That’s possible, I said. But really, if you remember: first, my father was sick that Friday, then the children were born, then I had those Tuesday-night meetings, then the war began. Then we didn’t seem to know them any more. But you’re right. I should have had them to dinner.
a series of small disconnects (memories with air of sadness), then a small connect (which is humorous even if we think she’s sarcastic).
I gave the librarian a check for $32. Immediately she trusted me, put my past behind her, wiped the record clean, which is just what most other municipal and/or state bureaucracies will not do.
Instant trust! Connect!
The story goes on, and you can read the rest here. And though the connect-disconnect pattern never becomes predictable, it continues shifting back and forth. Toward the end, you get a few very large connects and disconnects, but still, nothing you’d call a climax unless you were being incredibly generous to Paley’s reverence for our good friend Freytag.
How to use this in your own writing
So let’s say you’re novel-in-progress has flatlined. You feel dead when you go to work on it, you feel dead when you give it to your writing group. In your barely beating writer’s heart, the novel is an endless sea of blah and you’re a fisherman without a license in a sea filled with lethargic sharks who might eat you or might not but you wish they get it over with already. Sound familiar?
Connect-disconnect is your happy recipe for breaking up the monotone-arama. It is your flying fish brigade leaping amongst the unmotivated Jaws extras.
Here are three ways to use it:
- When you’re just messing around or want to start something new. Using your own life or fictional characters, write 5 consecutive mini-paragraph (or 1/2 page of dialogue for drama) scenes. Alternate connect and disconnect. Goal: practice juxtaposition and get a feel for how it heightens/intensifies opposing emotions.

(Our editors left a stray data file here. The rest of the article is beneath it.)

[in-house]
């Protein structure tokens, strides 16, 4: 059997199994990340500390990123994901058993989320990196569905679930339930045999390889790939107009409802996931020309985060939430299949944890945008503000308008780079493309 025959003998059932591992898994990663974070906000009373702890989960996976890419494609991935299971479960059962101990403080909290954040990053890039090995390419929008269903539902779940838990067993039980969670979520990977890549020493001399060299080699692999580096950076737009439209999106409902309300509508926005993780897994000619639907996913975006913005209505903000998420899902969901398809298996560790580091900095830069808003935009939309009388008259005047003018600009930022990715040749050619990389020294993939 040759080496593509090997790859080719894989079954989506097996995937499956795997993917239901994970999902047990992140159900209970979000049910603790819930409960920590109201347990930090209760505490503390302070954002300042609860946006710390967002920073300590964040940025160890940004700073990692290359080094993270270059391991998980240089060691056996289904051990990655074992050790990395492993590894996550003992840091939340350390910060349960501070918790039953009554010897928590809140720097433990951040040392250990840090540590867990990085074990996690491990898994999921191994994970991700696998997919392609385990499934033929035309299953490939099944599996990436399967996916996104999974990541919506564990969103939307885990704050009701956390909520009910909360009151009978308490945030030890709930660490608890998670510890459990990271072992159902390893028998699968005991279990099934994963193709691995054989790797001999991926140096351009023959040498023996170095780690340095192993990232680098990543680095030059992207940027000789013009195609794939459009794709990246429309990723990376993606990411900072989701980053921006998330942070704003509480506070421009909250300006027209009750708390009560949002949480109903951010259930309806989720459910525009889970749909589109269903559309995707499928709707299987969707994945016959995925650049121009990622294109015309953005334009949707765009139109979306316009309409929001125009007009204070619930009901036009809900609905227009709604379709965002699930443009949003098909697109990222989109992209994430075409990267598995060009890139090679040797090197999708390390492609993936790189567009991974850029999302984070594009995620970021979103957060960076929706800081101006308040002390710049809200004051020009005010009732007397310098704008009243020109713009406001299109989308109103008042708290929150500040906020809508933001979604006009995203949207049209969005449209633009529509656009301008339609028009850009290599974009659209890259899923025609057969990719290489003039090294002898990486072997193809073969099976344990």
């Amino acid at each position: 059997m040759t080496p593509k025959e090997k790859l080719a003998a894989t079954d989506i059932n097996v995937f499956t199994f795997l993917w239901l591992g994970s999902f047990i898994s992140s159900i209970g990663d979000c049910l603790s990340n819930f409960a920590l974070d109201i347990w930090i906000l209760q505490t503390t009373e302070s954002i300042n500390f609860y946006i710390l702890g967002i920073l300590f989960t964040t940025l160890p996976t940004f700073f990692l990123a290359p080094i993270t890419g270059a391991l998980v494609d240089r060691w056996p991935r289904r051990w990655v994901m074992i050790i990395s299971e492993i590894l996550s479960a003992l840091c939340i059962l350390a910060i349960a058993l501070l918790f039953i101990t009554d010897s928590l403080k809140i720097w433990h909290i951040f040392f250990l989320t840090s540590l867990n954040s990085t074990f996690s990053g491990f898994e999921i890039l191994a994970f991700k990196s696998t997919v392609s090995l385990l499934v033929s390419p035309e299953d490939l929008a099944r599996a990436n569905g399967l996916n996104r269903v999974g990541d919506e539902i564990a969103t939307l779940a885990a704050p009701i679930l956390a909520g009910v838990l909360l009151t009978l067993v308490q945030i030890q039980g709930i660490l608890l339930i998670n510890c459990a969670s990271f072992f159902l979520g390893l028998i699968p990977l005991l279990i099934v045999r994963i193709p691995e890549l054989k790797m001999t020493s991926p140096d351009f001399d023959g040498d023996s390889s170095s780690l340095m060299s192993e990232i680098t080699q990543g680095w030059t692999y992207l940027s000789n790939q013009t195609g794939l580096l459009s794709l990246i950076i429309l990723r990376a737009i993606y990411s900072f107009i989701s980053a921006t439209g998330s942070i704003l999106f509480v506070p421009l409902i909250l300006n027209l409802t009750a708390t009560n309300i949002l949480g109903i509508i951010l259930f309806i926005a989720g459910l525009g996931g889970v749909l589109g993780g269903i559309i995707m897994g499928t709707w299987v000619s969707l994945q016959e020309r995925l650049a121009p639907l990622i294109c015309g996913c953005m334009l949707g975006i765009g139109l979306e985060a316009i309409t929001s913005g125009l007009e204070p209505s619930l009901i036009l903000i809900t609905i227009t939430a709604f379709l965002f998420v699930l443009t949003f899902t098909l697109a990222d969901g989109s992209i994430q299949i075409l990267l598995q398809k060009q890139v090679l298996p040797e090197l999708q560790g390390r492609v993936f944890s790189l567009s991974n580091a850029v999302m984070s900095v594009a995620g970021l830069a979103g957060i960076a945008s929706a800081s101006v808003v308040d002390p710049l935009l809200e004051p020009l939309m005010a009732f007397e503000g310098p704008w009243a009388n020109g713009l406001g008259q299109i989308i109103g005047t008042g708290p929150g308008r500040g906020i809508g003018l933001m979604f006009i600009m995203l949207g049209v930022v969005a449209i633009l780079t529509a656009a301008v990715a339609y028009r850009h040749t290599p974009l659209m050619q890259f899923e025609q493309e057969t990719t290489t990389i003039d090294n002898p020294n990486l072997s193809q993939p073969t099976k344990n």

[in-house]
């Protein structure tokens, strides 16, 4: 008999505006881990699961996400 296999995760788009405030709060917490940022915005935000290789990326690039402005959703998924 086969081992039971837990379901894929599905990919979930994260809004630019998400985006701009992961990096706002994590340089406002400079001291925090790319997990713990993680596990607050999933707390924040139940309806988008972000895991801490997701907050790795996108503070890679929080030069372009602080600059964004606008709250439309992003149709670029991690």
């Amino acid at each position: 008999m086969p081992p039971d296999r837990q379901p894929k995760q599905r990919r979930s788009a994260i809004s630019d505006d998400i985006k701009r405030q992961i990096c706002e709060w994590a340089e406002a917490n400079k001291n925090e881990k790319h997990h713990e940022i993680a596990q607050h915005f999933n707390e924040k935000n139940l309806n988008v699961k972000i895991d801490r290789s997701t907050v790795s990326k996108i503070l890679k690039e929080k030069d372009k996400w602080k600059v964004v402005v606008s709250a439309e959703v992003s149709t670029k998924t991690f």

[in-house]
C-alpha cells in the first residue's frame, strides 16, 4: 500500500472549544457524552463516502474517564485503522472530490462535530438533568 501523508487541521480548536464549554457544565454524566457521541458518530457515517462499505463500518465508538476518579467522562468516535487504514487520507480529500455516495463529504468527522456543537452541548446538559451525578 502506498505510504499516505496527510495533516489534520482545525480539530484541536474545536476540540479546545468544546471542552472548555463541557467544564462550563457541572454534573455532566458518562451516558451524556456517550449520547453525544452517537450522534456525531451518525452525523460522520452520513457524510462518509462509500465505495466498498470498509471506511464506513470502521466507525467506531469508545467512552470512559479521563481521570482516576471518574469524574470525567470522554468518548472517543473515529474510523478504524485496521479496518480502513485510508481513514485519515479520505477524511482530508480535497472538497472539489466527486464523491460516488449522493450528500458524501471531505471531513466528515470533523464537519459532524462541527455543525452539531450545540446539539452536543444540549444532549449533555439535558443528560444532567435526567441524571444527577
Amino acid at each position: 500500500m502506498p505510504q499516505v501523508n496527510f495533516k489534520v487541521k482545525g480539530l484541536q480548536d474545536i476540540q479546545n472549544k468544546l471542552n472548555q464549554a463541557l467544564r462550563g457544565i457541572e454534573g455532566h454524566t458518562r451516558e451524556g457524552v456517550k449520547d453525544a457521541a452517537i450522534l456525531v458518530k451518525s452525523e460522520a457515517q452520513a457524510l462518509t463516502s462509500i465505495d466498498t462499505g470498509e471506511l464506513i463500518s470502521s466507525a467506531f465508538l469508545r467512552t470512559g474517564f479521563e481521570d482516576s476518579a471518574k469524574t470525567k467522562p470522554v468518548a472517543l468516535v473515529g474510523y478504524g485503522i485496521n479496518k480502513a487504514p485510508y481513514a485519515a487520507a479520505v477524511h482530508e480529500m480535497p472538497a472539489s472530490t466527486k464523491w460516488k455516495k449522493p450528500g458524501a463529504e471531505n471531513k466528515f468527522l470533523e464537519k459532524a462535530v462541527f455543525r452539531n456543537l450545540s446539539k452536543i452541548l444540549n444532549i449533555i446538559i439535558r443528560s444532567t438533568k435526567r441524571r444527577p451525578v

- During the first draft. Analyze your own connect-disconnect pattern so far. Does your character only report things that make her disappointed or angry? Your assignment for the next scene is to write a connect. E.g. A memory of something she loved; a sensory delight; an overheard conversation that she finds entertaining; a passing conversation with a stranger in which she feels fully herself. Goal: Keep yourself awake and remind your reader why that other stuff, the disappointing, angering stuff, matters.
- On revision. Cut-and-paste. Get out your red been and label each chunk or scene as connect/disconnect. If you want, use lowercase ‘c’/’d’ to denote quiet moments and uppercase to denote intense ones. Now, check out the connect-disconnect rhythm. If you have long stretches of only connects or only lowercase, try inserting a disconnect or “uppercase” chunk. If you don’t have enough variety to work with, write a few new, contrasting chunks and consider whether you really need all those similar ones. Goal: orchestrate a lively rhythm that will keep your reader engaged throughout and always wondering what will happen next. (Even if basically nothing is happening.)
You did it! You mastered the skill you will never have to consciously think about again. See how easy that was?
Want to learn more cool sideways approaches like this–and get a whole helluva a lot of writing done? Want to lope around with the sharks and rocket over with the flying fish? Aren’t you in luck, because Wayward Writer’s January/February classes are open for registration. Now available as 1-day workshops for you non-committal types. You know who you are.
Wayward Writers offers creative writing classes for all levels of writers from beginner to advanced. We believe that our poetry, fiction, memoir and playwriting skills improve when we seek new creative challenges, get out of our comfort zone and steal craft techniques from contemporary writers. Click here to join us in the North Park neighborhood of San Diego for our next class series, or here to find out about free weekly writing meetups.